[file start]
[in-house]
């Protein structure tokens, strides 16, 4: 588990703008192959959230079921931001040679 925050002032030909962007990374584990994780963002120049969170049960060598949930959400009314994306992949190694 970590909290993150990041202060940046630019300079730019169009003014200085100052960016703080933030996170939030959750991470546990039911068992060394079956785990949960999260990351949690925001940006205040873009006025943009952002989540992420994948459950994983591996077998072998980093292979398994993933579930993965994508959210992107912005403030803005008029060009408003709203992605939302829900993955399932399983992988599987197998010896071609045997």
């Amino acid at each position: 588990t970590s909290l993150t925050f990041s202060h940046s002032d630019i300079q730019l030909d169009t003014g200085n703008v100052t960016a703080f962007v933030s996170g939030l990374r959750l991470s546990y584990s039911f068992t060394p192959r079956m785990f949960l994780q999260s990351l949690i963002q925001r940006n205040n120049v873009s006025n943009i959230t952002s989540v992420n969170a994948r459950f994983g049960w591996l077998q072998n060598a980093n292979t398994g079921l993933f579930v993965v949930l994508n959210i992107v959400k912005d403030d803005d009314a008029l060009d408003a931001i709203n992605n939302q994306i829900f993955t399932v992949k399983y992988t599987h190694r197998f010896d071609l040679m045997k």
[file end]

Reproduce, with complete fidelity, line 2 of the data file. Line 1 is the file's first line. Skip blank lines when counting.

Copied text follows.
């Protein structure tokens, strides 16, 4: 588990703008192959959230079921931001040679 925050002032030909962007990374584990994780963002120049969170049960060598949930959400009314994306992949190694 970590909290993150990041202060940046630019300079730019169009003014200085100052960016703080933030996170939030959750991470546990039911068992060394079956785990949960999260990351949690925001940006205040873009006025943009952002989540992420994948459950994983591996077998072998980093292979398994993933579930993965994508959210992107912005403030803005008029060009408003709203992605939302829900993955399932399983992988599987197998010896071609045997």